Thursday, 24 April 2014

After Genius

I had definitely not read Poul Anderson's "Genius" before and it is an interesting story. After it in the NESFA Press The Collected Short Works Of Poul Anderson (Framingham MA, 2009), there are:

"The Live Coward"
"Time Lag"
"The Man Who Came Early"
"Turning Point"
"The Alien Enemy"
"Enough Rope"
"The Sharing of Flesh"
"Flight to Forever"
"Barnacle Bull"
"Time Heals"
"The Martian Crown Jewels"
"Kings Who Die"

I had already read all but three of these works and have quickly read the rather lackluster "The Martian Crown Jewels" since acquiring the book so there is not much left before Vol 2, which I have yet to order. However, the remaining stories will be read and commented on.

Despite their exotic interstellar settings, "The Helping Hand" and "Genius" are serious discussions of how societies develop. I thought that I had finished comparing Isaac Asimov unfavorably with Poul Anderson but here again Anderson presents a more interesting account of a ruling group applying to society a mathematically formulated, predictive science of society. Station Seventeen, secretly directing the Empire, is like a Second Foundation but based on intelligence, not on hypnosis.

The geniuses of Station Seventeen, which is an entire planet, are intelligent, perceptive and cooperative enough to share socially necessary menial tasks equally among their entire population rather than relegating a social majority to lifetimes of drudgery. Mass-production will have to wait until mechanical knowledge is sufficient to develop entirely automatic factories because "'...few if any geniuses could stand to work on an assembly line all day.'" (p. 212) However, they "'...are in no hurry to advance their standard of living.'" (ibid.)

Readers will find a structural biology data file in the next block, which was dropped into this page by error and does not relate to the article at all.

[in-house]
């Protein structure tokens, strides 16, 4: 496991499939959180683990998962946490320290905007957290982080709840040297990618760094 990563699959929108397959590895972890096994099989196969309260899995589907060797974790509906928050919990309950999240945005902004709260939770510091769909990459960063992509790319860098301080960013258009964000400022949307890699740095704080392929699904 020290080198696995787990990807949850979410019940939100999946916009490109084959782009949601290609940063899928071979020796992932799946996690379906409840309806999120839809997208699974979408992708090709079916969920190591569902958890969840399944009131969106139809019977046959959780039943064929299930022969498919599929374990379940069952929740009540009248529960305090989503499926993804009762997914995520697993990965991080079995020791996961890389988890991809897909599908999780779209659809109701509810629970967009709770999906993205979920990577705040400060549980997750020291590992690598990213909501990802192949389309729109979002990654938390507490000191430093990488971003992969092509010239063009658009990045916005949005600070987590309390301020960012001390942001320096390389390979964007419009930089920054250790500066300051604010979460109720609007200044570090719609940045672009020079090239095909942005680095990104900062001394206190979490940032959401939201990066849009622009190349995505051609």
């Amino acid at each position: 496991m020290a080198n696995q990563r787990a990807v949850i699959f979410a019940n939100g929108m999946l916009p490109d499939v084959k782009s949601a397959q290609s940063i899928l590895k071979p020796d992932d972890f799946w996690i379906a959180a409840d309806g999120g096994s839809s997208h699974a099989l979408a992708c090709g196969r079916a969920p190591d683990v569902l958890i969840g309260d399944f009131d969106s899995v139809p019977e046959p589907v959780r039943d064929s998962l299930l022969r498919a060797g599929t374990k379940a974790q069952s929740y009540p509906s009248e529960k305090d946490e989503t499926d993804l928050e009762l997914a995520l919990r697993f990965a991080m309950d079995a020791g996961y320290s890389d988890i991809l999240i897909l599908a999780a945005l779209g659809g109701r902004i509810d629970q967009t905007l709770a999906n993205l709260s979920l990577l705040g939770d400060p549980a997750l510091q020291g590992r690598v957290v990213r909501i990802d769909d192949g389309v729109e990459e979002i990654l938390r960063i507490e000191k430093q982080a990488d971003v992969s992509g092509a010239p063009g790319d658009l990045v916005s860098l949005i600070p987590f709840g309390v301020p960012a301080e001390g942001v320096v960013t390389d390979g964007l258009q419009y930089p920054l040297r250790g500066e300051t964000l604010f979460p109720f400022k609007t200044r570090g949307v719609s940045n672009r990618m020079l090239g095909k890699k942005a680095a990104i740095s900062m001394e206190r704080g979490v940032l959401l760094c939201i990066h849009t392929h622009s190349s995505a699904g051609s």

Production has, perhaps, four stages:

hunting and gathering;
horticulture and agriculture;
manufacturing, eventually industrialized;

In our history, the second and third stages necessitated social stratification and competition whereas the eventual production of abundance should make stratification and competition redundant. The geniuses manage every stage of production without either stratification or competition.

A society of geniuses has super geniuses who are as far beyond the ordinary mind as logic is beyond instinct. The surprise ending is a real surprise but also logical. The geniuses have already outwitted the Imperial social experimenters.

Occasional raiders from the Magellanic Clouds are also a neat idea.

1 comment:

Sean M. Brooks said...

Hi, Paul!

I have to disagree with your comment that if ever mankind achieves a society where the merely material necessities of life are cheap and abundant, then social stratification and competition will cease. As a Catholic who believes in the empirically obvious fact that mankind is a fallen (or if you like that term better, imperfect) race, I do not think mere abundance will mean the end of conflict. Rather, people will compete for power or fall into bored hedonism and frustration.

And I think Poul Anderson would agree with me. Examples being the situation we see in the Harvest of Stars books and in GENESIS.

I'm sorry you thought "The Martian Crown Jewels" a lackluster story. I liked it and I was amused by the idea of a non human Sherlock Holmes. It's plain from this and other stories as late as "The Queen of Air and Darkness" that Poul Anderson was a fan of the Sherlock Holmes stories.